I know of no children who want to develop a career in business when they leave school. I have four children aged between seven and 17 years and, while we shouldn’t expect the youngest to express a career choice beyond wanting to be a taxi driver and own a spaceship, I would have thought I’d have bumped into parents with children who are budding entrepreneurs, marketing managers or insurance brokers.
Particularly since my children are at a fairly representative spread of state, public and boarding schools. True, they are all at schools in the relatively prosperous and spoilt-brat South-east of England, where the prospective career path must be at its widest and the possible range of choice set at its most self-indulgent.
But that can cut both ways. South-eastern children also have the most role models in the prosperous business classes and possibly the greatest encouragement and nepotistic opportunity from parents and other family members already established in business careers.
Yet not at a single school gate, not at any parents’ meeting, not in any overheard conversations from the back of the people carrier on teenage taxi runs have I heard a single expression of interest in a business career.
I suppose a case might be made for some of the (predominantly male) expressions of interest in writing the cleverest piece of computer software ever. But this is never framed in a desire for a career in the software industry. Rather, it is about wanting to create a cool new game and, as such, is closer to the older desire of budding creative artists to write a ground-breaking novel.
I don’t know whether this is worrying. Probably not. Perhaps it is even encouraging – youth is for dreaming and it is only natural to want to be David Beckham rather than the chief executive of Manchester United (whoever that may be). There is time enough for compromise in the years to come.
But it becomes an issue when industries that are clearly unattractive to the new generation of employment seek to make themselves alluring to young graduates. One such attempt is being made by a company called A Sure Talent (AST), which is adapting a service pioneered in Holland for encouraging young people into the insurance industry.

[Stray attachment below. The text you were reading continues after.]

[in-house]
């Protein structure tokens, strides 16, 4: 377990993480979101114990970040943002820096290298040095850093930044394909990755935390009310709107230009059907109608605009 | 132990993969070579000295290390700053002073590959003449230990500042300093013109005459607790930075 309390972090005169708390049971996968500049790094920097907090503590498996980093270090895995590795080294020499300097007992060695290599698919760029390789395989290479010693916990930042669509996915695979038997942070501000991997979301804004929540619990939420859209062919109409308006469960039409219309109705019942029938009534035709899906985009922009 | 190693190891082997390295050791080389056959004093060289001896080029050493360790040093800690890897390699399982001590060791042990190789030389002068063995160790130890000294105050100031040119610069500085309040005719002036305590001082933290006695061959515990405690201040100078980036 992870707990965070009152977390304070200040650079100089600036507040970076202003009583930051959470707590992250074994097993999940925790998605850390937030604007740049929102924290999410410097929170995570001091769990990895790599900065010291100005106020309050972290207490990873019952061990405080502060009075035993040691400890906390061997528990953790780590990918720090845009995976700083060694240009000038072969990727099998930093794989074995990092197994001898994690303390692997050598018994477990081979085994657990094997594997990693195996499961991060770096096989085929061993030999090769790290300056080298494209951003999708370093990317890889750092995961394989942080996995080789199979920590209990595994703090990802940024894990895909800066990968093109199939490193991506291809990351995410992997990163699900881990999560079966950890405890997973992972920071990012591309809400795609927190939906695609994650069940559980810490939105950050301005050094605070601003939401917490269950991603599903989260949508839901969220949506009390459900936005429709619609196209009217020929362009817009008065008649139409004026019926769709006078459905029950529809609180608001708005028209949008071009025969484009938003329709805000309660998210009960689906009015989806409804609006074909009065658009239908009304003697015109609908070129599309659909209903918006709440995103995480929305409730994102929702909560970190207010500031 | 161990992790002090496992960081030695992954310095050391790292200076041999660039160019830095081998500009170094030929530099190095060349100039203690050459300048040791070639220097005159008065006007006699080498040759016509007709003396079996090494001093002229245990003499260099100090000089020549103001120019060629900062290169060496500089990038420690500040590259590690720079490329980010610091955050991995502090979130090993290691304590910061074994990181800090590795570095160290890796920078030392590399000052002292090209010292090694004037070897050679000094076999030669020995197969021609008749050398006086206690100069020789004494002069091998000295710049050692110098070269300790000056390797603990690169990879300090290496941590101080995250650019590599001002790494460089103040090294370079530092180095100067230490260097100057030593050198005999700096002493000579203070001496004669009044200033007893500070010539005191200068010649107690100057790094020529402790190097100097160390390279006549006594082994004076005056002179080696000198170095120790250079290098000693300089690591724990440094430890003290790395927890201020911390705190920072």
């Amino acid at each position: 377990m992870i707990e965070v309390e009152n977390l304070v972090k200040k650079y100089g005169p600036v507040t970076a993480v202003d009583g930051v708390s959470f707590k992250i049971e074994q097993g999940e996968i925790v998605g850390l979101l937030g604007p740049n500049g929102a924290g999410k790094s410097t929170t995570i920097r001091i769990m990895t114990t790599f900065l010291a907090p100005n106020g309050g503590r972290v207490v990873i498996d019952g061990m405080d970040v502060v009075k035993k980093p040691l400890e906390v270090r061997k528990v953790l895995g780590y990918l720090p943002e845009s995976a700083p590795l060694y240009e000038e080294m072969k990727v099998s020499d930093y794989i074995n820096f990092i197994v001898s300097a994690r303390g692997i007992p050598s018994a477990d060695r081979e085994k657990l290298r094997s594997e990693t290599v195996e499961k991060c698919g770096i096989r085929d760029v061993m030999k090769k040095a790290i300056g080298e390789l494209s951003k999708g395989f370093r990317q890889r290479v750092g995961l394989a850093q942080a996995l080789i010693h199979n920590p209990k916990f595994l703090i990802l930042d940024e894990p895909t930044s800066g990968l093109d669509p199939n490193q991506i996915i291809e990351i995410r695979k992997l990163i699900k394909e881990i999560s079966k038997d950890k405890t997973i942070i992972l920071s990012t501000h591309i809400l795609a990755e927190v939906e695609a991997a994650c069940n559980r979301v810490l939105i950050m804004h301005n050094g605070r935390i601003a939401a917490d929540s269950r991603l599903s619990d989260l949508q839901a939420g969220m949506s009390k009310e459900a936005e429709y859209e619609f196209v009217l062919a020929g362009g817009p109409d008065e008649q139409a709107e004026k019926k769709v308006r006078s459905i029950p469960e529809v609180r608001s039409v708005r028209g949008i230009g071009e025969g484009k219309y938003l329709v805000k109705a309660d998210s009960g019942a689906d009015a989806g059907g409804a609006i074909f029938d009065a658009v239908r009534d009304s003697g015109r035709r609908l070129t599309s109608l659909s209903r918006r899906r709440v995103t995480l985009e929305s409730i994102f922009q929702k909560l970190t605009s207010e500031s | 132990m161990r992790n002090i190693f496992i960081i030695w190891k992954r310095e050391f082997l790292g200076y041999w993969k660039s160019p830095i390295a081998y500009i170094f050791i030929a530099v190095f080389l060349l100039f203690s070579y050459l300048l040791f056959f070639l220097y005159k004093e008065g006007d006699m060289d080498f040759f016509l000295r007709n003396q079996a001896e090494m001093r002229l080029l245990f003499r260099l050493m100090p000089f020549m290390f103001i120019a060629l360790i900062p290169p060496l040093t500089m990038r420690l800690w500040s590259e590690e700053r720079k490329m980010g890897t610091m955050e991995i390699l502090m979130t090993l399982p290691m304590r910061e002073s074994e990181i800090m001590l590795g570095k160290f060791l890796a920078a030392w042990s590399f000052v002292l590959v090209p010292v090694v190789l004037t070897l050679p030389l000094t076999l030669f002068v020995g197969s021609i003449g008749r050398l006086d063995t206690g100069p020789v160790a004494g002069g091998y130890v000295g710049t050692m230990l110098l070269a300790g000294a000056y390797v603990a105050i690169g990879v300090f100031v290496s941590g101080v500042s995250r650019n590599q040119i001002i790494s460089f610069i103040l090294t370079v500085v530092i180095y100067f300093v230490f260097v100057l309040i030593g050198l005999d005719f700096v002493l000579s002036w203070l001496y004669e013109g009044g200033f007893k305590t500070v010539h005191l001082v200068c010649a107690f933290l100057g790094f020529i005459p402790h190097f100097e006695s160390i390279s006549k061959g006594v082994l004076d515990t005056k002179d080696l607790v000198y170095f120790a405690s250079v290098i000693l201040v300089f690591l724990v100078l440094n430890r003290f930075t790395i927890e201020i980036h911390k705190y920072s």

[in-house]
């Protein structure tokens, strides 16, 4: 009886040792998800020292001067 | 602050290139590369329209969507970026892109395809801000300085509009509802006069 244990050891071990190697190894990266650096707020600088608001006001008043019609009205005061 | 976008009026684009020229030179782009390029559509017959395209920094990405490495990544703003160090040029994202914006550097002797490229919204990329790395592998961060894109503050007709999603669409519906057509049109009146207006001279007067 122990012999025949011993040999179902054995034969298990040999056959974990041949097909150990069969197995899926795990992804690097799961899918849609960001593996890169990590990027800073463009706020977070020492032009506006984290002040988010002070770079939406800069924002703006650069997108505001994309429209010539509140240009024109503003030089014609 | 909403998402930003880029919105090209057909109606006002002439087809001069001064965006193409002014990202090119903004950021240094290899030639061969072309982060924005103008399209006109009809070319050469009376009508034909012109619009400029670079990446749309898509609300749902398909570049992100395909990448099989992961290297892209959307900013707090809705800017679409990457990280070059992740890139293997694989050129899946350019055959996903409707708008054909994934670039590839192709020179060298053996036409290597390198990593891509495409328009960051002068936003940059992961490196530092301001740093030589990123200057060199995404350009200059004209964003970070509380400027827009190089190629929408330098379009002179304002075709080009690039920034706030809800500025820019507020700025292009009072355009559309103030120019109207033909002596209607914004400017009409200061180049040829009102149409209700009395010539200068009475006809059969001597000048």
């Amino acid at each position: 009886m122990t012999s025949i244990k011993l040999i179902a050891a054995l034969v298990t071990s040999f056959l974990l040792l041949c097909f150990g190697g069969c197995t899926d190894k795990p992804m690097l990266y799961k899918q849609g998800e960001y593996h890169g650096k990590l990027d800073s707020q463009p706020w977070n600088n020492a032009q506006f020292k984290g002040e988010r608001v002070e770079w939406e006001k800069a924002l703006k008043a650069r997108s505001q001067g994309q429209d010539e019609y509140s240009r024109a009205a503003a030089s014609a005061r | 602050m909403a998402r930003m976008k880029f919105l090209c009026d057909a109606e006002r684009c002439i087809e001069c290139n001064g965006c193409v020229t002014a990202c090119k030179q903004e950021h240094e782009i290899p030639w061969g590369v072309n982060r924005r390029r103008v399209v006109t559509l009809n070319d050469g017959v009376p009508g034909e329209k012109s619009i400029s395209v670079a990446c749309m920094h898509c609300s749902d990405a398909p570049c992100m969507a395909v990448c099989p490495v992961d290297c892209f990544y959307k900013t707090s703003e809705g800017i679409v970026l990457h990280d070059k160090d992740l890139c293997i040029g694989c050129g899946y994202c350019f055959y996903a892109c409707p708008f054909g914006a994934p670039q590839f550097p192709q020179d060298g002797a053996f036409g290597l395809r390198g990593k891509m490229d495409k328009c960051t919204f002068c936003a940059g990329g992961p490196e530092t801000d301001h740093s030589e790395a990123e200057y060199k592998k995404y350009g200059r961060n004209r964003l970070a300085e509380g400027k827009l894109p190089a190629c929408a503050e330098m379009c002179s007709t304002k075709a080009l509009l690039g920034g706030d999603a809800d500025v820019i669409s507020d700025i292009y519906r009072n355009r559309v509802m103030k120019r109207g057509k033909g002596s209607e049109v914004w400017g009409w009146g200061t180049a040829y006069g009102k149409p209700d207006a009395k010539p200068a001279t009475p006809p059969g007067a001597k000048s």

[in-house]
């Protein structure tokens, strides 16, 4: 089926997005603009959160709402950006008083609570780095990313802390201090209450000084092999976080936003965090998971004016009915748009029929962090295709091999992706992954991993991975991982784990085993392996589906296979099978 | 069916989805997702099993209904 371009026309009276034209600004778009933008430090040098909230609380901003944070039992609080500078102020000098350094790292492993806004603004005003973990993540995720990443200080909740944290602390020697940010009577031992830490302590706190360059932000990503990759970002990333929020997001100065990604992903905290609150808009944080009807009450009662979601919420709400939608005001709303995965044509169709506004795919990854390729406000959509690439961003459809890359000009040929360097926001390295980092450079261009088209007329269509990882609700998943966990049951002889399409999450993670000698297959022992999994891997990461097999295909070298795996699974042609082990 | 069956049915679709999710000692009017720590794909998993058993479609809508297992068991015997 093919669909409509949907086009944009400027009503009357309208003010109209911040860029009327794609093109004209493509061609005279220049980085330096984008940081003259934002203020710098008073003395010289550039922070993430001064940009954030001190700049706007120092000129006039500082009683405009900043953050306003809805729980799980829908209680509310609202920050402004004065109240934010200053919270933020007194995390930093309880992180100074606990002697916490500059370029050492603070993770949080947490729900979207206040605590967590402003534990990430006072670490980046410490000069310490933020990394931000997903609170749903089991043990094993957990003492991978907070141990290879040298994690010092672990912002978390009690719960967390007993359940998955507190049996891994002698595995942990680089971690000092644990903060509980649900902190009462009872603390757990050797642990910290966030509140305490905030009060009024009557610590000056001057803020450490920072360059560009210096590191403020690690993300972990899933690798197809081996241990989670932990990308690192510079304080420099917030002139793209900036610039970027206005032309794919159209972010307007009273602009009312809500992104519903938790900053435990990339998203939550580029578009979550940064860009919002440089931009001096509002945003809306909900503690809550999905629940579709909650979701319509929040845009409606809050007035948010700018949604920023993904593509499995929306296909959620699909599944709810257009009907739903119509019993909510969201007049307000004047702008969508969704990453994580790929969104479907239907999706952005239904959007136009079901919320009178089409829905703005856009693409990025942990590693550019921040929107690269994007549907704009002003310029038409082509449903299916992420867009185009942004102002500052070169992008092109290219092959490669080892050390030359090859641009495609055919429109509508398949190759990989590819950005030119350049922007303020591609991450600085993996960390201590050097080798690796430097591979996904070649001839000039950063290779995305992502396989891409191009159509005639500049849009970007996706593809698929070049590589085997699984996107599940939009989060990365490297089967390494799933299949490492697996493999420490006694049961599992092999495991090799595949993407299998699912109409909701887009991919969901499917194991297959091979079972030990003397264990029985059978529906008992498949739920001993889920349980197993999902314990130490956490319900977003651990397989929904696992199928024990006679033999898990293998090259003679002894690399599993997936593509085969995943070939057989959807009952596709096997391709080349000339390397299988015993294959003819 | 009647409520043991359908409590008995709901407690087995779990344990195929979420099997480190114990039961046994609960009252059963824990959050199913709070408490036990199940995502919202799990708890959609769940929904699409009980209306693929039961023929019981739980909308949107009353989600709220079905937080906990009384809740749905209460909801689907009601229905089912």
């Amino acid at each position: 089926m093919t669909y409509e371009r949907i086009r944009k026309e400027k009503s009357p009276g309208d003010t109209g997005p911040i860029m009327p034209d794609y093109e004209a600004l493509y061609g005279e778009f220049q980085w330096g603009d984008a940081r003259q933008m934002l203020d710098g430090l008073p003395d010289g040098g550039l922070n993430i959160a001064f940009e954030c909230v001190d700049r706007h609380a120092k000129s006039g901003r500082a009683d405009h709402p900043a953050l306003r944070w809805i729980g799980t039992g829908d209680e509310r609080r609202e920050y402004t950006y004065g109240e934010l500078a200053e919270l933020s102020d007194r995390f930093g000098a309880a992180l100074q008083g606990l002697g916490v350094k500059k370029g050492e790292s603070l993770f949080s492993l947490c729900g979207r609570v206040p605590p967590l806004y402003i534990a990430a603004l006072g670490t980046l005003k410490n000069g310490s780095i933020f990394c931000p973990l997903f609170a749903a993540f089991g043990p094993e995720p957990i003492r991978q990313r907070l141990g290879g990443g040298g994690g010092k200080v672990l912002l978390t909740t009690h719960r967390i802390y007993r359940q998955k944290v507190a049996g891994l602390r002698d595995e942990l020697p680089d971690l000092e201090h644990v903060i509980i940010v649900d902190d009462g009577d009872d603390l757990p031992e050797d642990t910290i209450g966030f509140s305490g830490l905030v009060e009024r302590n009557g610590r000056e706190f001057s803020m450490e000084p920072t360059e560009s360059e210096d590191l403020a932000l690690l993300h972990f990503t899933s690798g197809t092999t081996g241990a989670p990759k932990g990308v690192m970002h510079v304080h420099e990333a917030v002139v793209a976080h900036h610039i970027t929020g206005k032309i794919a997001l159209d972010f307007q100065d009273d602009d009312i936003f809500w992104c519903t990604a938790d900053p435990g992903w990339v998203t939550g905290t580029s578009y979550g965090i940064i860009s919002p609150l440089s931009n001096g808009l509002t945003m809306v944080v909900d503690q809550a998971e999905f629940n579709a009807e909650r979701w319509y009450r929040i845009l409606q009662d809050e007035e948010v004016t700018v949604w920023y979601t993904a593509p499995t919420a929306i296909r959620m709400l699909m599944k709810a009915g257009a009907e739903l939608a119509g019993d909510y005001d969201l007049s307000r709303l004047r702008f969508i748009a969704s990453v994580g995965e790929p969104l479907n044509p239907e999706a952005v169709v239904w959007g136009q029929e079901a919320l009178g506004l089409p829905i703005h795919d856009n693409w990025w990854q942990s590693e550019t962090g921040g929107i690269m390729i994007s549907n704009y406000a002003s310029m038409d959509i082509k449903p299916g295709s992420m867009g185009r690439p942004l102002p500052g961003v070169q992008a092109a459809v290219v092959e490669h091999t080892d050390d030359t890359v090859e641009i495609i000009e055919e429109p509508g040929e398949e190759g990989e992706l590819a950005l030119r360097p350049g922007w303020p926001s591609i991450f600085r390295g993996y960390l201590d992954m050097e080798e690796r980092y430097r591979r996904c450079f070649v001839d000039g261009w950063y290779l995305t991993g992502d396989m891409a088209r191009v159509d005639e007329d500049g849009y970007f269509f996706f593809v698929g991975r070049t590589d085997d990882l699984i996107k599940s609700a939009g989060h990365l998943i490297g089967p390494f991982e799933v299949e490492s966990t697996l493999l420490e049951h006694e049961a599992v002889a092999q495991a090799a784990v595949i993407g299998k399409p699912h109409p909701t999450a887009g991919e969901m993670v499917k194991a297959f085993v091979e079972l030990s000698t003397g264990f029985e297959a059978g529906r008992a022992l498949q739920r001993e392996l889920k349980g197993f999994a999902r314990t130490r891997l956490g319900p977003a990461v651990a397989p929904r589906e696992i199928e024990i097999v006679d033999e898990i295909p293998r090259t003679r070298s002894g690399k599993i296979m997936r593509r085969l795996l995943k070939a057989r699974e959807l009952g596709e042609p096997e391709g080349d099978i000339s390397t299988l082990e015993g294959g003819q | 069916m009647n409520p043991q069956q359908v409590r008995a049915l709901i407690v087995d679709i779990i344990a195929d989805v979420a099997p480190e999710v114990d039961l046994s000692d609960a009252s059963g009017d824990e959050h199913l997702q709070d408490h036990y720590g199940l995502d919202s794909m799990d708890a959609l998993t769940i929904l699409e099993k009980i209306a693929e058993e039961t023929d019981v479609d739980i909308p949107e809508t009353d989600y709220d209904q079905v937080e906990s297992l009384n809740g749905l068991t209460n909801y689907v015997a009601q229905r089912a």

I’ll stick my neck out – in the absence of empirical evidence – and suggest that a life in insurance is not the most popular aspiration of those leaving further education. Indeed, AST’s declared aim appears to be to address the industry’s “unsexy” image.
How it works is that AST hires graduates straight from university on £20,000 a year (not bad, even by London standards), provides information technology training and commits to providing them with assignments with at least four insurers over two years. AST makes its money by charging fees to the employers.
I imagine that the insurance industry is willing to pay such fees, not just to get good part-time talent, but also to demonstrate that risk assessment and actuarial assessment can be wickedly glamorous.
But I take a different view. What is essentially “sexy” to talented young people is talent itself. Being important, or even rich, is not nearly as attractive as being very good at something. It is what underpins the youthful desire for fame – to the young mind, fame is the consequence of being very good at what you do.
It follows that the insurance industry is not “sexy” because it is not good at what it does. UK insurance companies have been rubbish over the past generation, failing to deliver projected returns during the most protracted boom in equities markets ever and cutting bonuses almost as soon as those markets turned against them.
No amount of manipulation of the industry’s image can make it look like anything other than a job for losers. Like the pensions industry, which awarded contributions holidays to its clients during the years of plenty and now cannot deliver secure retirements to the country’s workforce, insurers are consequently about as sexy to a young person as a damp day’s revision for an AS level.
What young people find attractive is people who are good at what they do. The old clichÃ© is that nothing succeeds like success, but it’s true in this case. The presumption among potential employers too often is that nothing succeeds like excess.
So it’s widely assumed that the dot-com boom was driven by pony-tailed graduates who wanted to get rich quick. In reality, it was the bankers that were most avaricious when it came to the fast buck.
The principal motivation for most young entrepreneurs in Cambridgeshire’s Silicon Fen and beyond was that the UK was very good at developing IT solutions and they wanted to be part of that talent show. Many of these companies had good offers – it was the financial models on which they were built that were bogus.
The way for the insurance industry to attract young talent – as for any number of other UK businesses – is not to attempt some kind of sexy makeover, but to be good at what it does.
The closest to business that many of the brightest graduates will expose themselves is through professional services. But, so long as industries such as insurance are mediocre at what they do, we can’t be surprised if such graduates plump instead for careers in the media, the arts or academia, where at least they can strut their stuff.
George Pitcher is a partner at communications management consultancy Luther Pendragon